Clover is a mother and wife in her early 50s and has come to terms with the fact that she has passed the days of her youth and even the days of her prime when she could turn heads with her good looks. She is generally taken for granted by her family and noticed only when dinner doesn’t show up on time. Then Clover’s life takes a drastic turn when she steps out of the shower one morning, walks to the mirror above the sink, and realizes… she’s invisible. Completely invisible. Initially she feels overwhelmed with panic, but as she moves about the house slowly she realizes that nobody seems to notice that her body is no longer there. The only one to notice that Clover has turned invisible is her neighbor and good friend Gilda; Clover comes to the realization that her husband and children never truly take notice nor pay much attention. She was invisible figuratively before it happened literally.
Soon Clover discovers that she is not the only invisible woman roaming around town (ironically unnoticed) and they all seem to be around her same age. As she uses her invisibility to her advantage, Clover begins to truly know the people in her family as well as the people in her neighborhood. She takes initiative and begins helping the other invisible women to become recognized and appreciated no matter what their role in life might be to the people around them.
I was a little confused at first when I started reading Calling Invisible Women. It took me quite a few chapters to figure out if Clover were truly invisible or if she simply FELT invisible. It continued to confuse me further when it originally appeared as if some people (and possibly animals) could see her and others couldn’t. Eventually I got into the story and understood the general idea of how this concept of invisibility was working, but it continually baffled me here and there. It just did not seem logical that some people seemed completely oblivious to things like a floating dish of dinner approaching the dining table.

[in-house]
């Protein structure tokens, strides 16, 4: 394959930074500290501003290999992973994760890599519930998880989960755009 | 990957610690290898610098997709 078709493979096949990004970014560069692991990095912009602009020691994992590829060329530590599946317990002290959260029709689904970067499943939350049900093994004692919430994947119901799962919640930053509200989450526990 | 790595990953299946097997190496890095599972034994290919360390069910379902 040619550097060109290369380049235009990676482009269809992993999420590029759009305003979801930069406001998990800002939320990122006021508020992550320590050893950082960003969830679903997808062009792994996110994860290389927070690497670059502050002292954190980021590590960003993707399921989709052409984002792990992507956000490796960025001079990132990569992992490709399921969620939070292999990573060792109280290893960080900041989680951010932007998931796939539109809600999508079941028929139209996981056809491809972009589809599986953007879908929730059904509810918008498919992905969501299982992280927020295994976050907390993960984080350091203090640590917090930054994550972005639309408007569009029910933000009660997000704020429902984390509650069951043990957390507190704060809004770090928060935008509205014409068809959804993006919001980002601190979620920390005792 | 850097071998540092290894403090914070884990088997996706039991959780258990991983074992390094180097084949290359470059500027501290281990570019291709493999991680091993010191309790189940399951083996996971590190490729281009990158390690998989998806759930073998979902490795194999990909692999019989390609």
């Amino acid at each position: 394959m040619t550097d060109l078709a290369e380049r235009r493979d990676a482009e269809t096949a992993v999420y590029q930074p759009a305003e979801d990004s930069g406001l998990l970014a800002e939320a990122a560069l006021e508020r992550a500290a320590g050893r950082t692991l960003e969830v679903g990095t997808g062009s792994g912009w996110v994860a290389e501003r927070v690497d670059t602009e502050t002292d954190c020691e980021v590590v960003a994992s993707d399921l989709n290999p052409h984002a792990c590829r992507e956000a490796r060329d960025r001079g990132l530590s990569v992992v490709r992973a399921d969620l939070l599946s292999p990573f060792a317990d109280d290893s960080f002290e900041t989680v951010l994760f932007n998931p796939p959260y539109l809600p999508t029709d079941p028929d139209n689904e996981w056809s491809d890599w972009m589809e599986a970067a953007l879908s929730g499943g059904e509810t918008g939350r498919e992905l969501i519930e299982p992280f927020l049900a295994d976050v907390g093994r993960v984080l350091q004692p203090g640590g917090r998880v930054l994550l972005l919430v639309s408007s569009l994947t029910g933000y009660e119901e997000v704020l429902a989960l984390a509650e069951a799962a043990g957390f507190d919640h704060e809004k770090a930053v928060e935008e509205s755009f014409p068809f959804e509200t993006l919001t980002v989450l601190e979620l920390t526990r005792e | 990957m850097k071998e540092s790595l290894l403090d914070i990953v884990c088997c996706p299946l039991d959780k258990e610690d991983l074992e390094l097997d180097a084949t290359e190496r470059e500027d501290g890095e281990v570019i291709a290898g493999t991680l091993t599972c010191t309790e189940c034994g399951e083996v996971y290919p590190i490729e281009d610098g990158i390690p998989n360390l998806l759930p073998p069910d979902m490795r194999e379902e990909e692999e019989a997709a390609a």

Calling Invisible Women was interesting and insightful, but it does take a minute to get into the story and used to the confusion of who can (sort of) and cannot see the various invisible characters. This book is a great read for anyone who ever felt unappreciated, taken for granted, and well, must I really say it, invisible.
Jessa lives in Utah with her husband, 2 sons, 2 cats, and 2 dogs. She goes to school full time as an English major with a focus in creative writing. She likes anime and reads books and plays video games in her moments of spare time.
Review copy was provided free of any obligation by Kelley and Hall Publicity. No monetary or any other form of compensation was received.